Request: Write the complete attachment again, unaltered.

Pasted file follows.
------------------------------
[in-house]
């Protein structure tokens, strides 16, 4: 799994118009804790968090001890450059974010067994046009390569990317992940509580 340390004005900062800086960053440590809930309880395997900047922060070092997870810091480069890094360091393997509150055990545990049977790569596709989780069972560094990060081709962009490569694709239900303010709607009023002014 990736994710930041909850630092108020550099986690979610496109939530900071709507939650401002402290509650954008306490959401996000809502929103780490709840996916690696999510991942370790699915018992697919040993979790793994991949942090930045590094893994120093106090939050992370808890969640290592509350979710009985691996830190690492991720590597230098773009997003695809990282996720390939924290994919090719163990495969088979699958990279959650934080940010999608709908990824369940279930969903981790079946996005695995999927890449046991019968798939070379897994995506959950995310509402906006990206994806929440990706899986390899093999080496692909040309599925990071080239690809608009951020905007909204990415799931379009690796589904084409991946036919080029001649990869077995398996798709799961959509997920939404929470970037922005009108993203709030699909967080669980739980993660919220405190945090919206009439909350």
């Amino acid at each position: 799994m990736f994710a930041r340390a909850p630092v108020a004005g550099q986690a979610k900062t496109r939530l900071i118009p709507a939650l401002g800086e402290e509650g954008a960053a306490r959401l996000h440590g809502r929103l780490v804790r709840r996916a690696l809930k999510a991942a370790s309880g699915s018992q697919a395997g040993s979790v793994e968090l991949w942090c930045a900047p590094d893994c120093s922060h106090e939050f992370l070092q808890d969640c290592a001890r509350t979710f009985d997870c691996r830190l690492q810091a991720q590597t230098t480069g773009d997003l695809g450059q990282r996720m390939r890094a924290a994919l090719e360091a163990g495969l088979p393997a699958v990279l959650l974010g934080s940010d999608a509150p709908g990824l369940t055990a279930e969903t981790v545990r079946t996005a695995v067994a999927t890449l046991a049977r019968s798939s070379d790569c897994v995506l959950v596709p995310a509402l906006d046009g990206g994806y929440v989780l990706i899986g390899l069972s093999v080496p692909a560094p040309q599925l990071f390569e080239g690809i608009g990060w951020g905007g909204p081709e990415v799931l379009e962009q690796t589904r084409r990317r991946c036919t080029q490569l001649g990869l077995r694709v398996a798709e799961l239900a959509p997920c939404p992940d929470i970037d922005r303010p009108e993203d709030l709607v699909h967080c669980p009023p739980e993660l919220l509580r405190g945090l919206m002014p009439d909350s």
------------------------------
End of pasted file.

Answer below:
[in-house]
């Protein structure tokens, strides 16, 4: 799994118009804790968090001890450059974010067994046009390569990317992940509580 340390004005900062800086960053440590809930309880395997900047922060070092997870810091480069890094360091393997509150055990545990049977790569596709989780069972560094990060081709962009490569694709239900303010709607009023002014 990736994710930041909850630092108020550099986690979610496109939530900071709507939650401002402290509650954008306490959401996000809502929103780490709840996916690696999510991942370790699915018992697919040993979790793994991949942090930045590094893994120093106090939050992370808890969640290592509350979710009985691996830190690492991720590597230098773009997003695809990282996720390939924290994919090719163990495969088979699958990279959650934080940010999608709908990824369940279930969903981790079946996005695995999927890449046991019968798939070379897994995506959950995310509402906006990206994806929440990706899986390899093999080496692909040309599925990071080239690809608009951020905007909204990415799931379009690796589904084409991946036919080029001649990869077995398996798709799961959509997920939404929470970037922005009108993203709030699909967080669980739980993660919220405190945090919206009439909350």
């Amino acid at each position: 799994m990736f994710a930041r340390a909850p630092v108020a004005g550099q986690a979610k900062t496109r939530l900071i118009p709507a939650l401002g800086e402290e509650g954008a960053a306490r959401l996000h440590g809502r929103l780490v804790r709840r996916a690696l809930k999510a991942a370790s309880g699915s018992q697919a395997g040993s979790v793994e968090l991949w942090c930045a900047p590094d893994c120093s922060h106090e939050f992370l070092q808890d969640c290592a001890r509350t979710f009985d997870c691996r830190l690492q810091a991720q590597t230098t480069g773009d997003l695809g450059q990282r996720m390939r890094a924290a994919l090719e360091a163990g495969l088979p393997a699958v990279l959650l974010g934080s940010d999608a509150p709908g990824l369940t055990a279930e969903t981790v545990r079946t996005a695995v067994a999927t890449l046991a049977r019968s798939s070379d790569c897994v995506l959950v596709p995310a509402l906006d046009g990206g994806y929440v989780l990706i899986g390899l069972s093999v080496p692909a560094p040309q599925l990071f390569e080239g690809i608009g990060w951020g905007g909204p081709e990415v799931l379009e962009q690796t589904r084409r990317r991946c036919t080029q490569l001649g990869l077995r694709v398996a798709e799961l239900a959509p997920c939404p992940d929470i970037d922005r303010p009108e993203d709030l709607v699909h967080c669980p009023p739980e993660l919220l509580r405190g945090l919206m002014p009439d909350s």